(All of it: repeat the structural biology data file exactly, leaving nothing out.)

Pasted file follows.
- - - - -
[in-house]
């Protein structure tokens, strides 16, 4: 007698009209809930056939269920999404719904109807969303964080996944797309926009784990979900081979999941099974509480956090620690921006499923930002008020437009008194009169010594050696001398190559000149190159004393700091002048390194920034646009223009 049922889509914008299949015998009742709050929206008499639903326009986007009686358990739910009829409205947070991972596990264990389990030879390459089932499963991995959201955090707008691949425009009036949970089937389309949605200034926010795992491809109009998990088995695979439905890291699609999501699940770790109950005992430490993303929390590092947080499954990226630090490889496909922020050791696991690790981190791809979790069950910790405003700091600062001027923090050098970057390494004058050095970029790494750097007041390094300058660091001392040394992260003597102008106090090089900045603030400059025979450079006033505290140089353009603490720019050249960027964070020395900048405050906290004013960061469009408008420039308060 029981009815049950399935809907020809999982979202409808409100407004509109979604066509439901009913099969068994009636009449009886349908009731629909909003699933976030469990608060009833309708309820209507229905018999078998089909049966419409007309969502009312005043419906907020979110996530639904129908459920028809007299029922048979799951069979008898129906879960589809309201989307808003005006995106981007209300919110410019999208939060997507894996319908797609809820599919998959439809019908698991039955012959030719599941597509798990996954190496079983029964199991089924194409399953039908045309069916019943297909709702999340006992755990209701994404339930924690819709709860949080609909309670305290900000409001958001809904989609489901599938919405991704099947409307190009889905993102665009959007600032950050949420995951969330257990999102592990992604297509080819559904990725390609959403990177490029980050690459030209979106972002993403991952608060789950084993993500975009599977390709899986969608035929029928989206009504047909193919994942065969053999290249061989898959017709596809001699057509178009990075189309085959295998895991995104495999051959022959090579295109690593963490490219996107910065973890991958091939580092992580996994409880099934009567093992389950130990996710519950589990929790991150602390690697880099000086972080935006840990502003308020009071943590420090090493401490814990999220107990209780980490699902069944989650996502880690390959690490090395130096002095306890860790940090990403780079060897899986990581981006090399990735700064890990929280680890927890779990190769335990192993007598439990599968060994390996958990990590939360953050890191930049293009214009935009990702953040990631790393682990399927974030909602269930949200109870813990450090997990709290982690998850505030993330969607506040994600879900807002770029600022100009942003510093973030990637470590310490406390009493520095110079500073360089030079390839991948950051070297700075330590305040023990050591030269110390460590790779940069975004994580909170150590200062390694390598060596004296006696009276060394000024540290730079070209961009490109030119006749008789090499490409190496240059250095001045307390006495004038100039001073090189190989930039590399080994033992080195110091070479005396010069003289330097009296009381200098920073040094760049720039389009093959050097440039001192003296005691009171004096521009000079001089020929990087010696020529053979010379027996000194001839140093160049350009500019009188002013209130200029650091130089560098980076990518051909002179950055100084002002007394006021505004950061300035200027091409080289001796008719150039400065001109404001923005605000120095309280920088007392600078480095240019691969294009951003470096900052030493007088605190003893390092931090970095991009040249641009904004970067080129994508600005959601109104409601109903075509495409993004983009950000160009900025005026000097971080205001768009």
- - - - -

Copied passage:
[in-house]
């Protein structure tokens, strides 16, 4: 007698009209809930056939269920999404719904109807969303964080996944797309926009784990979900081979999941099974509480956090620690921006499923930002008020437009008194009169010594050696001398190559000149190159004393700091002048390194920034646009223009 049922889509914008299949015998009742709050929206008499639903326009986007009686358990739910009829409205947070991972596990264990389990030879390459089932499963991995959201955090707008691949425009009036949970089937389309949605200034926010795992491809109009998990088995695979439905890291699609999501699940770790109950005992430490993303929390590092947080499954990226630090490889496909922020050791696991690790981190791809979790069950910790405003700091600062001027923090050098970057390494004058050095970029790494750097007041390094300058660091001392040394992260003597102008106090090089900045603030400059025979450079006033505290140089353009603490720019050249960027964070020395900048405050906290004013960061469009408008420039308060 029981009815049950399935809907020809999982979202409808409100407004509109979604066509439901009913099969068994009636009449009886349908009731629909909003699933976030469990608060009833309708309820209507229905018999078998089909049966419409007309969502009312005043419906907020979110996530639904129908459920028809007299029922048979799951069979008898129906879960589809309201989307808003005006995106981007209300919110410019999208939060997507894996319908797609809820599919998959439809019908698991039955012959030719599941597509798990996954190496079983029964199991089924194409399953039908045309069916019943297909709702999340006992755990209701994404339930924690819709709860949080609909309670305290900000409001958001809904989609489901599938919405991704099947409307190009889905993102665009959007600032950050949420995951969330257990999102592990992604297509080819559904990725390609959403990177490029980050690459030209979106972002993403991952608060789950084993993500975009599977390709899986969608035929029928989206009504047909193919994942065969053999290249061989898959017709596809001699057509178009990075189309085959295998895991995104495999051959022959090579295109690593963490490219996107910065973890991958091939580092992580996994409880099934009567093992389950130990996710519950589990929790991150602390690697880099000086972080935006840990502003308020009071943590420090090493401490814990999220107990209780980490699902069944989650996502880690390959690490090395130096002095306890860790940090990403780079060897899986990581981006090399990735700064890990929280680890927890779990190769335990192993007598439990599968060994390996958990990590939360953050890191930049293009214009935009990702953040990631790393682990399927974030909602269930949200109870813990450090997990709290982690998850505030993330969607506040994600879900807002770029600022100009942003510093973030990637470590310490406390009493520095110079500073360089030079390839991948950051070297700075330590305040023990050591030269110390460590790779940069975004994580909170150590200062390694390598060596004296006696009276060394000024540290730079070209961009490109030119006749008789090499490409190496240059250095001045307390006495004038100039001073090189190989930039590399080994033992080195110091070479005396010069003289330097009296009381200098920073040094760049720039389009093959050097440039001192003296005691009171004096521009000079001089020929990087010696020529053979010379027996000194001839140093160049350009500019009188002013209130200029650091130089560098980076990518051909002179950055100084002002007394006021505004950061300035200027091409080289001796008719150039400065001109404001923005605000120095309280920088007392600078480095240019691969294009951003470096900052030493007088605190003893390092931090970095991009040249641009904004970067080129994508600005959601109104409601109903075509495409993004983009950000160009900025005026000097971080205001768009």